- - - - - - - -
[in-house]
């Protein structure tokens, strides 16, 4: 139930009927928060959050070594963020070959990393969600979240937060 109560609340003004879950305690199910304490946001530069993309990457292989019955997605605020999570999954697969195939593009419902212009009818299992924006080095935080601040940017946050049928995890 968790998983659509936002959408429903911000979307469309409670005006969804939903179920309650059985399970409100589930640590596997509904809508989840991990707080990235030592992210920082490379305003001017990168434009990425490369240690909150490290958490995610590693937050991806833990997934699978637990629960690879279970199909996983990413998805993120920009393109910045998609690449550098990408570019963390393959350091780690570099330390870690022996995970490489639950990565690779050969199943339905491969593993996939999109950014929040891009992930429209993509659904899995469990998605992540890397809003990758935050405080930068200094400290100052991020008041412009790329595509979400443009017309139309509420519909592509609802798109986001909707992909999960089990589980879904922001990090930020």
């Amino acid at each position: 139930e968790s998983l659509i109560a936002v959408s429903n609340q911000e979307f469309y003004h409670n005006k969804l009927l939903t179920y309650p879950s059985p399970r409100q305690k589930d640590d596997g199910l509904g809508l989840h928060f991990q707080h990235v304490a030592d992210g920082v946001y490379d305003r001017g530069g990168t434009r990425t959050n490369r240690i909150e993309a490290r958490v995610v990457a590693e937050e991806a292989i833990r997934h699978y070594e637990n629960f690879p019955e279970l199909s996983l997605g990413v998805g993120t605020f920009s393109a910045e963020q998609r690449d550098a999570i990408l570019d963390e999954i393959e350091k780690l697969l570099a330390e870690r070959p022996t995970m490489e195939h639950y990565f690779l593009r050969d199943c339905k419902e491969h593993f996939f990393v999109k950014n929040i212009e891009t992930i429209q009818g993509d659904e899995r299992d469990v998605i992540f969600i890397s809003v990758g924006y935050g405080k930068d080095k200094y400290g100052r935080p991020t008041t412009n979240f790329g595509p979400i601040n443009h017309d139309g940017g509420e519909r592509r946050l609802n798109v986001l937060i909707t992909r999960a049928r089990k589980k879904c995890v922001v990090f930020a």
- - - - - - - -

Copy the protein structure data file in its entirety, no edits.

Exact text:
[in-house]
């Protein structure tokens, strides 16, 4: 139930009927928060959050070594963020070959990393969600979240937060 109560609340003004879950305690199910304490946001530069993309990457292989019955997605605020999570999954697969195939593009419902212009009818299992924006080095935080601040940017946050049928995890 968790998983659509936002959408429903911000979307469309409670005006969804939903179920309650059985399970409100589930640590596997509904809508989840991990707080990235030592992210920082490379305003001017990168434009990425490369240690909150490290958490995610590693937050991806833990997934699978637990629960690879279970199909996983990413998805993120920009393109910045998609690449550098990408570019963390393959350091780690570099330390870690022996995970490489639950990565690779050969199943339905491969593993996939999109950014929040891009992930429209993509659904899995469990998605992540890397809003990758935050405080930068200094400290100052991020008041412009790329595509979400443009017309139309509420519909592509609802798109986001909707992909999960089990589980879904922001990090930020």
């Amino acid at each position: 139930e968790s998983l659509i109560a936002v959408s429903n609340q911000e979307f469309y003004h409670n005006k969804l009927l939903t179920y309650p879950s059985p399970r409100q305690k589930d640590d596997g199910l509904g809508l989840h928060f991990q707080h990235v304490a030592d992210g920082v946001y490379d305003r001017g530069g990168t434009r990425t959050n490369r240690i909150e993309a490290r958490v995610v990457a590693e937050e991806a292989i833990r997934h699978y070594e637990n629960f690879p019955e279970l199909s996983l997605g990413v998805g993120t605020f920009s393109a910045e963020q998609r690449d550098a999570i990408l570019d963390e999954i393959e350091k780690l697969l570099a330390e870690r070959p022996t995970m490489e195939h639950y990565f690779l593009r050969d199943c339905k419902e491969h593993f996939f990393v999109k950014n929040i212009e891009t992930i429209q009818g993509d659904e899995r299992d469990v998605i992540f969600i890397s809003v990758g924006y935050g405080k930068d080095k200094y400290g100052r935080p991020t008041t412009n979240f790329g595509p979400i601040n443009h017309d139309g940017g509420e519909r592509r946050l609802n798109v986001l937060i909707t992909r999960a049928r089990k589980k879904c995890v922001v990090f930020a």